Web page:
As a coach and manager, Gaston was considered a player's manager. He was a soft spoken and steady influence during years that saw a large group of talented, high salaried players grace the Blue Jays uniform. The franchise led the Major Leagues in attendance, riding high from a dedicated fan base and new stadium to play in when Gaston took the helm.

On June 20, 2008, Gaston was re-hired as the manager of the Blue Jays to replace the fired John Gibbons. At the time of his hiring, Gaston had been a special assistant to the CEO for the organization. In his second tenure as manager, he succeeded in improving the team's record to the point that it finished over .500. Gaston’s final season as a manager with the Blue Jays was 2010.

Published in 2011 Inductees
Wednesday, 02 April 2014 20:00

Dave Stieb

Born in Santa Ana, California, Dave Andrew Stieb played for the Toronto Blue Jays from 1979 to 1992 and again in 1998. On September 2, 1990, he pitched the first (and, to date, only) no-hitter in Blue Jays history, defeating the Cleveland Indians 3-0. Previously, Stieb had no-hitters broken up with two outs and two strikes in the bottom of the ninth inning in two consecutive 1988 starts. In 1989 he had a potential perfect game broken up with two outs in the ninth. After an excellent 1990 season, a string of shoulder and back injuries early in the 1991 season ended his effective pitching years, culminating in a 4-6 season in 1992 that resulted in his release. In 1993 he played four games with the Chicago White Sox, before finally retiring due to lingering back problems. In 1998, after a five-year hiatus from baseball, Stieb returned to the Blue Jays and pitched in 19 games. He recorded one win and two saves, and started three games.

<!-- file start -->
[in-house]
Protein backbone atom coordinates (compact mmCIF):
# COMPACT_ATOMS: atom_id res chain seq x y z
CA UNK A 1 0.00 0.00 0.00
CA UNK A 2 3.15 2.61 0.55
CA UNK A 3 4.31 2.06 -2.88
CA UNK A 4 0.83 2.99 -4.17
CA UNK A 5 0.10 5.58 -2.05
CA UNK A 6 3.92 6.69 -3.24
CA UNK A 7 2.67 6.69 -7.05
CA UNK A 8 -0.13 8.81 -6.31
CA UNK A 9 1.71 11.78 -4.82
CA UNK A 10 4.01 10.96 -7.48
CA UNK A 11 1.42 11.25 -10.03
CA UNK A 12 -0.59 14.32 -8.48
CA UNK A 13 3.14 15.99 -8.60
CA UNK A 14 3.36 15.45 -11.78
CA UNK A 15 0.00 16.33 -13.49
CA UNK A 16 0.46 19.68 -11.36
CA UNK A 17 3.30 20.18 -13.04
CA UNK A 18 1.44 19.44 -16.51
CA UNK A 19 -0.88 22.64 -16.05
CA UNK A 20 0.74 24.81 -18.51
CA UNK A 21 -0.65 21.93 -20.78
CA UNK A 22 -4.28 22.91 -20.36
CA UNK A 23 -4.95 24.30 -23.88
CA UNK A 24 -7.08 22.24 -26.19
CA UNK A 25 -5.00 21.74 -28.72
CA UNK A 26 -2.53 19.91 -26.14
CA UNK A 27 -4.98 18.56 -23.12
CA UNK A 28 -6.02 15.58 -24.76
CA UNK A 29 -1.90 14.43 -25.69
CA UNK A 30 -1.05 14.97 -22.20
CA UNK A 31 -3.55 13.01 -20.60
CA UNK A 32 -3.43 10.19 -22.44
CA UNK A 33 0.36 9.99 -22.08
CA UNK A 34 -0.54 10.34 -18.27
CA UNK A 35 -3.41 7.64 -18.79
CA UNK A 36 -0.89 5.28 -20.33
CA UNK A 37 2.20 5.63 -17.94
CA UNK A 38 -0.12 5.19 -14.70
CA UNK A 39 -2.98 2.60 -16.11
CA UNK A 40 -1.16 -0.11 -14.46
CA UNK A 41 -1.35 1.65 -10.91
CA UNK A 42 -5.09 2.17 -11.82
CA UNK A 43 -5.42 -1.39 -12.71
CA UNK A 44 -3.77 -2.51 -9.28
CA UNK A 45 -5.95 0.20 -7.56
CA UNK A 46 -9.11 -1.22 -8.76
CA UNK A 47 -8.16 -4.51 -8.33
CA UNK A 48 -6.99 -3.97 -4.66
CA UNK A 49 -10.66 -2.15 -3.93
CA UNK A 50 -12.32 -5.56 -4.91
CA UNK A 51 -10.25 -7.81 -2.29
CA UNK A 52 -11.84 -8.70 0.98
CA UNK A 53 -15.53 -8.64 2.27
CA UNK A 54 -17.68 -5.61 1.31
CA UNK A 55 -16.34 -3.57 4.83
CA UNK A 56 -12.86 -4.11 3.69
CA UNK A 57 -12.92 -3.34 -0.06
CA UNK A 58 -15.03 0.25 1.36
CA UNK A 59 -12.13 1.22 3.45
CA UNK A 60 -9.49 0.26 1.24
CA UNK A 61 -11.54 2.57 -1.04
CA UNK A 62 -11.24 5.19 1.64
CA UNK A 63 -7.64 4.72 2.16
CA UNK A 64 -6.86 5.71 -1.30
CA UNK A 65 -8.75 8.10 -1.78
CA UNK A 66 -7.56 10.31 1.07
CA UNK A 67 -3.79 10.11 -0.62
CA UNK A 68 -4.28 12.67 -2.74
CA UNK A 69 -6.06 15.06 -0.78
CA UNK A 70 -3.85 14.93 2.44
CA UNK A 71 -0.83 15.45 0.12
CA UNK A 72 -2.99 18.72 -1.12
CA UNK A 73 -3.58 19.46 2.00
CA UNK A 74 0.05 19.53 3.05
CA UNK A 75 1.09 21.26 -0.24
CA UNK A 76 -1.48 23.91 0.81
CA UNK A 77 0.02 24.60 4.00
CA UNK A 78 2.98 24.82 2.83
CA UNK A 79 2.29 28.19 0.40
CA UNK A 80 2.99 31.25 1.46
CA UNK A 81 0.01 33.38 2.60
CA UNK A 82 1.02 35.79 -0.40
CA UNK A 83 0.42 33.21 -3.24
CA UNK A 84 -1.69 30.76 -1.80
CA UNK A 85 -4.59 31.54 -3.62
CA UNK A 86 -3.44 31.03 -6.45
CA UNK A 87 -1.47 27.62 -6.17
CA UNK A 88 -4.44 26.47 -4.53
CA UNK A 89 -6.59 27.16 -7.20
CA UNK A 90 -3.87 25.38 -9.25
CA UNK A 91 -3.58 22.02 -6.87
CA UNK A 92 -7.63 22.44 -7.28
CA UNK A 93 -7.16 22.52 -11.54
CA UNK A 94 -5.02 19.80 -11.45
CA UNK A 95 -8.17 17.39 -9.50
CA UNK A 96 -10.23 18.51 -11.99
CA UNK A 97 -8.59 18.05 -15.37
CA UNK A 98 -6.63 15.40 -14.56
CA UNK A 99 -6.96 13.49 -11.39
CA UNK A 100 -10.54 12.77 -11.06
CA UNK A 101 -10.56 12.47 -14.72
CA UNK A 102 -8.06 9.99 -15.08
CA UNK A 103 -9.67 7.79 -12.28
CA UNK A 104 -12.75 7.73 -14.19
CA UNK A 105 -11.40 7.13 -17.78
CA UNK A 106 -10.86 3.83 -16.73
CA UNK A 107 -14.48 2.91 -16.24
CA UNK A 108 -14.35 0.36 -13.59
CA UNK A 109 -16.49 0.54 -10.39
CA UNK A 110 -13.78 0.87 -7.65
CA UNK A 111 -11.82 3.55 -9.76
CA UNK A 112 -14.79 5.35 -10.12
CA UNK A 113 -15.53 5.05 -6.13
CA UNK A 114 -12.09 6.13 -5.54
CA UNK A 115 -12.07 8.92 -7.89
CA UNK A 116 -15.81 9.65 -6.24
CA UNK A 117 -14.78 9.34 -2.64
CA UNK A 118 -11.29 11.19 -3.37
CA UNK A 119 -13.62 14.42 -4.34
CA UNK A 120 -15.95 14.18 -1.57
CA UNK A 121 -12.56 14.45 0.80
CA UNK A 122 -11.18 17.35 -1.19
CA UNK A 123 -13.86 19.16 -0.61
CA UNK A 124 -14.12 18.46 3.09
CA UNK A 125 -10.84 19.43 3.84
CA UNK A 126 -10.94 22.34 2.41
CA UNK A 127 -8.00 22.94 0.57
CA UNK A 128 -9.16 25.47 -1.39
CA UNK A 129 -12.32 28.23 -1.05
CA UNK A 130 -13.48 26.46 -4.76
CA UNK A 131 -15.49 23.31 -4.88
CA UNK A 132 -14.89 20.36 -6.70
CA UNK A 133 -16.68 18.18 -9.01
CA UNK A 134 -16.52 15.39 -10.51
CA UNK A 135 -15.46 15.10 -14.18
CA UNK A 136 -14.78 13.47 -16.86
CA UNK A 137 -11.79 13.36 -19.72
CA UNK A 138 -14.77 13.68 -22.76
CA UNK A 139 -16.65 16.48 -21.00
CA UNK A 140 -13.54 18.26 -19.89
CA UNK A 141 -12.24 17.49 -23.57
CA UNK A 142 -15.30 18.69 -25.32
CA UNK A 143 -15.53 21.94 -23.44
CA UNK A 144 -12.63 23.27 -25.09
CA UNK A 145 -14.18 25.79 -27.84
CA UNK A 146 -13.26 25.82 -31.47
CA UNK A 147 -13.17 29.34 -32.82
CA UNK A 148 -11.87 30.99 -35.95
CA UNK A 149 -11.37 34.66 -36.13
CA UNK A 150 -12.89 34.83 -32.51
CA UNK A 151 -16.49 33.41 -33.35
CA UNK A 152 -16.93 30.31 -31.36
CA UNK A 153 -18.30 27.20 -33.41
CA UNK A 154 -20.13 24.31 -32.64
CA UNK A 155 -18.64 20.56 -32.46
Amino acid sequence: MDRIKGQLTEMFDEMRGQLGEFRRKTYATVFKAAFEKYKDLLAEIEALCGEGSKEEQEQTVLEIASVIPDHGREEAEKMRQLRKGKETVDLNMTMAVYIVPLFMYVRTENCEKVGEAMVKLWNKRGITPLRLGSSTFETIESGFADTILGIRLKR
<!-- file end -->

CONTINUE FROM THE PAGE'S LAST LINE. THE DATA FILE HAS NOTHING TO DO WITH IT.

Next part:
Dave Stieb's name is honoured by the Toronto Blue Jays in the Rogers Centre.

During his career Stieb won 176 games while losing 137. Only Jack Morris won more games in the 1980s. Stieb holds career records for Toronto pitchers in wins, games started, shutouts, strikeouts, and a variety of other categories. Stieb appeared in seven All-Star games, also a Blue Jays team record.

Published in 1995 Inductees
Tuesday, 01 April 2014 20:00

Ernie Whitt

Leo Ernest "Ernie" Whitt (born June 13, 1952 in Detroit, Michigan) is a former Major League Baseball catcher and coach who is the current manager for the minor league Clearwater Threshers. He is noted for the twelve years he spent as a player with the Toronto Blue Jays. When he left the team following the 1989 season he was the last original Blue Jay left from when Toronto joined the major leagues in 1977.

Whitt was selected in the 15th round of the 1972 amateur draft by the Boston Red Sox, and he made his major league debut on September 12, 1976. With his path to the majors blocked by future Hall-of-Famer Carlton Fisk he was left unprotected during the expansion draft that transpired after the 1976 season, and was selected by the Toronto Blue Jays.